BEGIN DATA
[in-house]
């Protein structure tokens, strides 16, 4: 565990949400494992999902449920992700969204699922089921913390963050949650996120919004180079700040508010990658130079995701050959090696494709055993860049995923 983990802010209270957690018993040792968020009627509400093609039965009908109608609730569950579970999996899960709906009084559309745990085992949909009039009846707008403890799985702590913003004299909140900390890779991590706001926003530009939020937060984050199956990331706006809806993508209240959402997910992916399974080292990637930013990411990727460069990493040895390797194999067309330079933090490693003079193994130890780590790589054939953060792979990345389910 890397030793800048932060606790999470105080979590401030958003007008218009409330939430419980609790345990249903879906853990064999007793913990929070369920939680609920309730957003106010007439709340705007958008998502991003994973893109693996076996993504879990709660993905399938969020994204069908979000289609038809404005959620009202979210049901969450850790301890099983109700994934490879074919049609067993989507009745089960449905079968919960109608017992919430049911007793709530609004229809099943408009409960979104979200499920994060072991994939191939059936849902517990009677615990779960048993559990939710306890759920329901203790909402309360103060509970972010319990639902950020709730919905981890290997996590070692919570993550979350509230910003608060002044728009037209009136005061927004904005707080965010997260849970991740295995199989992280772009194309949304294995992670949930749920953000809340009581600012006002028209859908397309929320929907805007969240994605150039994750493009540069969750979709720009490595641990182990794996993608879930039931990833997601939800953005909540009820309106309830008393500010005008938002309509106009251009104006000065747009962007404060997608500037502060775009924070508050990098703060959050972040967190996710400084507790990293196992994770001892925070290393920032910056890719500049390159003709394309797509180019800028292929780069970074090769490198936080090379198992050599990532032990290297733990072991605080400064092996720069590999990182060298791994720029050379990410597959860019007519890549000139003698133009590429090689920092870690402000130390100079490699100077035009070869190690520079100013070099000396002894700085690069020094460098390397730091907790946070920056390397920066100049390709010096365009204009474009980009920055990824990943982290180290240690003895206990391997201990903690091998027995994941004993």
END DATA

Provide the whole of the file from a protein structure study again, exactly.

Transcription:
[in-house]
């Protein structure tokens, strides 16, 4: 565990949400494992999902449920992700969204699922089921913390963050949650996120919004180079700040508010990658130079995701050959090696494709055993860049995923 983990802010209270957690018993040792968020009627509400093609039965009908109608609730569950579970999996899960709906009084559309745990085992949909009039009846707008403890799985702590913003004299909140900390890779991590706001926003530009939020937060984050199956990331706006809806993508209240959402997910992916399974080292990637930013990411990727460069990493040895390797194999067309330079933090490693003079193994130890780590790589054939953060792979990345389910 890397030793800048932060606790999470105080979590401030958003007008218009409330939430419980609790345990249903879906853990064999007793913990929070369920939680609920309730957003106010007439709340705007958008998502991003994973893109693996076996993504879990709660993905399938969020994204069908979000289609038809404005959620009202979210049901969450850790301890099983109700994934490879074919049609067993989507009745089960449905079968919960109608017992919430049911007793709530609004229809099943408009409960979104979200499920994060072991994939191939059936849902517990009677615990779960048993559990939710306890759920329901203790909402309360103060509970972010319990639902950020709730919905981890290997996590070692919570993550979350509230910003608060002044728009037209009136005061927004904005707080965010997260849970991740295995199989992280772009194309949304294995992670949930749920953000809340009581600012006002028209859908397309929320929907805007969240994605150039994750493009540069969750979709720009490595641990182990794996993608879930039931990833997601939800953005909540009820309106309830008393500010005008938002309509106009251009104006000065747009962007404060997608500037502060775009924070508050990098703060959050972040967190996710400084507790990293196992994770001892925070290393920032910056890719500049390159003709394309797509180019800028292929780069970074090769490198936080090379198992050599990532032990290297733990072991605080400064092996720069590999990182060298791994720029050379990410597959860019007519890549000139003698133009590429090689920092870690402000130390100079490699100077035009070869190690520079100013070099000396002894700085690069020094460098390397730091907790946070920056390397920066100049390709010096365009204009474009980009920055990824990943982290180290240690003895206990391997201990903690091998027995994941004993």